In 2009, Ruben Amaro pulled off one of the most unexpected and lopsided trades in the history of the team, when he acquired Cliff Lee from the Cleveland Indians in exchange for four minor league players: RHP Carlos Carassco, RHP Jason Knapp, C Lou Marson and IF Jason Donald.
Amaro received much praise for pulling off that trade, as he was getting an Ace starting pitcher with a year-and-a-half of contract left (plus OF Ben Francisco) in exchange for a quartet of players that, as a whole, weren't that impressive.
And now it appears that one of the players – Jason Knapp – is no longer with the team, as he was released from the Indians on Wednesday. This little tidbit comes courtesy of Paul Hoynes of The Plains Dealer out of Cleveland.
While most folks tend to remember what Lee did as a member of the Phillies that season, and not the four saps traded for him, I found myself keeping an eye on them as they progressed with their career. I was especially fond of Knapp.
He was a reliever with a ceiling as high as the Sistine Chapel and a guy who was built to be a closing pitcher. Through three seasons, he has struck out double digit batters every season like clockwork, with his career high coming in 2010, when he set down 14.9 per nine innings via the punchout. Despite some control issues, his raw stuff was good enough that you tended not to notice the fact that he would walk every third batter.
But all was not well with the right-hander, who hit the bricks almost as soon as he was traded. Since his move to Cleveland, he's dealt with persistent issues, and has had two surgeries. He hasn't pitched since 2010.
Of all the Phillies sent to Cleveland in that trade, Knapp was the one that I always thought I would miss the most. It's not that the other players weren't good or anything, it's just that they didn't have much of a career outside of being backups or mid-tier guys. And so far, history has proven me correct. Carlos Carassco, once one of the top pitchers in the Phillies organization, is currently rehabbing from Tommy John surgery after three so-so seasons in the Cleveland rotation.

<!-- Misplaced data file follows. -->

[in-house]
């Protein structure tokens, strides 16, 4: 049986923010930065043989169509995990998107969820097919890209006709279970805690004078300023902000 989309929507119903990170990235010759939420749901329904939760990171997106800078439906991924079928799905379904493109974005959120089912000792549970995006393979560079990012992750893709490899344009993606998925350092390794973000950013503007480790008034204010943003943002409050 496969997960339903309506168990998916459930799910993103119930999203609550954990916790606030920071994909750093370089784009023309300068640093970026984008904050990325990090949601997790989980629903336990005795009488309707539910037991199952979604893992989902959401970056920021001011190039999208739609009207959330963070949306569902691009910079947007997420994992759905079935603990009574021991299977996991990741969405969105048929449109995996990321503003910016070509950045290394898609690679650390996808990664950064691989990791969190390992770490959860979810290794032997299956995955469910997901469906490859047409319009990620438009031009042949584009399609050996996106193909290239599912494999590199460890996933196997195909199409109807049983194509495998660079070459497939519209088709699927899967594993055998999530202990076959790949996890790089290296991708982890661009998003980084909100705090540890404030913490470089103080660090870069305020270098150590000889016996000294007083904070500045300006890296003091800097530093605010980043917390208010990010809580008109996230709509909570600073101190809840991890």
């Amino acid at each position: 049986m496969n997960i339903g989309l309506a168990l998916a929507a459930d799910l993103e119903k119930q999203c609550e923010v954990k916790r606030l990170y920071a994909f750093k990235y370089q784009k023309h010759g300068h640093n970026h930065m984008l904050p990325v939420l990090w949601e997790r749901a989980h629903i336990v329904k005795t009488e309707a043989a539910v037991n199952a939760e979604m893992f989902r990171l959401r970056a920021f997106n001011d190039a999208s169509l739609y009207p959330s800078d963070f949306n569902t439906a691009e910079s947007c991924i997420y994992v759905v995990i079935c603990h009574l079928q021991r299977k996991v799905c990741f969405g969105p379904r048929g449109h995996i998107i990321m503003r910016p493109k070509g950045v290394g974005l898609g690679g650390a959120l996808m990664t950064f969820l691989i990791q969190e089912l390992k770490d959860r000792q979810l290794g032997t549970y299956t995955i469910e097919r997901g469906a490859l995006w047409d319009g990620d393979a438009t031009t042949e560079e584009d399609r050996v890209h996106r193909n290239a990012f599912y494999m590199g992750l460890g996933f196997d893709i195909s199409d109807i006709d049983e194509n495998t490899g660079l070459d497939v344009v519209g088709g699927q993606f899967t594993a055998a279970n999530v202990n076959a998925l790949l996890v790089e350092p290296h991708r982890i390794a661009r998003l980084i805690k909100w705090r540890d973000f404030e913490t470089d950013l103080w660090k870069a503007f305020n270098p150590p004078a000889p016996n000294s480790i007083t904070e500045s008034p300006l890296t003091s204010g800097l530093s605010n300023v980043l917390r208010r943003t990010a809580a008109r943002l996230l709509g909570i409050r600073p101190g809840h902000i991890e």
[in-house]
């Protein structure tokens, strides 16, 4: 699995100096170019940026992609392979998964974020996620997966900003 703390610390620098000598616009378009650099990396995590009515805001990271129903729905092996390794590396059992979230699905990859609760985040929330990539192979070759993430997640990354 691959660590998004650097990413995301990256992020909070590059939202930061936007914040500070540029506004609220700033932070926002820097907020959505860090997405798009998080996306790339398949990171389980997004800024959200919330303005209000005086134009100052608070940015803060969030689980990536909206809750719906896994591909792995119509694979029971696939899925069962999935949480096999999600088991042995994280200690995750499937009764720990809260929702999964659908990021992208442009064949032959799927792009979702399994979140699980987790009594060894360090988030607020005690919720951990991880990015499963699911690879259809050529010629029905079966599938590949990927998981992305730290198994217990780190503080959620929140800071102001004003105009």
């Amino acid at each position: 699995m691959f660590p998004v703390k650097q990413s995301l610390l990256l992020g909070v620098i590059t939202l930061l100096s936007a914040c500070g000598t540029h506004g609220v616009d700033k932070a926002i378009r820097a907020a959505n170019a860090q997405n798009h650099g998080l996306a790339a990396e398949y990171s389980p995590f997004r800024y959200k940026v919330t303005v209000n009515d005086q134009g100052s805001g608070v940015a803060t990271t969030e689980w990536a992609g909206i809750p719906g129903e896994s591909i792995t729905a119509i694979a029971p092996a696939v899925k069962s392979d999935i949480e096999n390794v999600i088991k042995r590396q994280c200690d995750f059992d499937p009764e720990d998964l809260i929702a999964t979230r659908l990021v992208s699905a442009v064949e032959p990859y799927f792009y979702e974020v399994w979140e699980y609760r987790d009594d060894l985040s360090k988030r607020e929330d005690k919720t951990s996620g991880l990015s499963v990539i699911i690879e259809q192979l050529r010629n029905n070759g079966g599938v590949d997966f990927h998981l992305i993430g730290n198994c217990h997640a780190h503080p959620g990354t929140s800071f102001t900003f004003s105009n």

Both Marson and Donald haven't fared too much better, either. Marson has been little more than a backup for Cleveland, and at age 26, doesn't appear to be doing much to change that, while Donald is currently playing his trade in the minor leagues, one year removed from hitting .318 in limited playing time.
It's an unfortunate turn of events for Knapp, who appeared to be well on his way to a big league career. But all is not lost, as he is all of 21-years-old, and could still make his way back to the bigs. Even though the success rate for young pitchers with multiple shoulder surgeries under their belt is probably very low, I, for one, would take great pleasure in seeing him back in the Phillies organization.